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SD rural electric co-ops look to cut tax hikes

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News Mitchell,South Dakota 57301 http://www.mitchellrepublic.com/sites/all/themes/mitchellrepublic_theme/images/social_default_image.png
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SD rural electric co-ops look to cut tax hikes
Mitchell South Dakota 120 South Lawler 57301

PIERRE -- Opposition from groups representing public schools wasn't enough Monday to derail a tax change sought by South Dakota's rural electric cooperatives.

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The state Senate's committee on taxation endorsed the proposal 6-1. It would limit the growth of taxes paid by cooperatives for schools. The measure, SB 123, now goes to the full Senate for consideration as early as today.

The co-ops for decades have paid a tax on their gross receipts from electricity sales. The money goes to support schools and takes the place of property taxes.

The change sought by the co-ops would levy a tax per kilowatt-hour sold. Price of electricity would be taken out of the equation.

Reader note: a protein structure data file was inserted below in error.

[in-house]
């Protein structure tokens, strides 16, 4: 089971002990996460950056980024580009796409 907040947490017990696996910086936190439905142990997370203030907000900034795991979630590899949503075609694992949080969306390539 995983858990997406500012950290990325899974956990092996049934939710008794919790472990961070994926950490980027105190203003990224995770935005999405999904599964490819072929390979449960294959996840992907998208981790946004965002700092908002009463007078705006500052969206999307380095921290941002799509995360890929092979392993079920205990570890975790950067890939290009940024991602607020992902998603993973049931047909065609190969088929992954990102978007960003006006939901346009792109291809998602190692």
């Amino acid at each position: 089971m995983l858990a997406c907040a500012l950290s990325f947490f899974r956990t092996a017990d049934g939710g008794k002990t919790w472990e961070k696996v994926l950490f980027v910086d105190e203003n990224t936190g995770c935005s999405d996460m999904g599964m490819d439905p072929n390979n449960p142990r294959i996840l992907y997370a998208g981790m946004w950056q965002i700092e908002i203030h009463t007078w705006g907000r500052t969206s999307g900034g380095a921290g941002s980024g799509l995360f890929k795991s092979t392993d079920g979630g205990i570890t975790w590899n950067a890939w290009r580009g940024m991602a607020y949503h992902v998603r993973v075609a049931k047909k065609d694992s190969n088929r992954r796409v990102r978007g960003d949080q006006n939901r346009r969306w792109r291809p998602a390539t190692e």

"It's the right thing to do. It's a mechanism to keep costs down," said Sen. Eldon Nygaard, R-Vermillion.

The lone nay was cast by Sen. Jim Hundstad, D-Bath, who acknowledged that as a co-op member he'd benefit from the change. But, he said, that approach doesn't work if schools' needs outpace the tax revenue.

He said that's been the case for the motor-fuels tax, which is charged per gallon regardless of price; highway costs have risen, while the tax revenue hasn't changed much.

"A per-gallon tax on milk is not how we do it," Hundstad said.

Co-ops paid an average of 9.7 percent more annually in taxes during the past decade on their gross receipts, according to Ed Anderson, executive director for the South Dakota Rural Electric Association.

He said changing to a tax strictly on kilowatt-hours would, based on projected growth, cost about 3.7 percent more per year. He said the cost would be an estimated 6.7 percent more annually if the gross-receipts approach remains in place.

Anderson and others laid the fault at the feet of environmental regulations from the federal government, especially the Environmental Protection Agency.

He said two existing power plants that supply electricity for South Dakota rural customers have been forced to add $750 million to $800 million in environmental retrofits. Those costs are passed down to co-op members and the coops have to pay taxes on the additional receipts.

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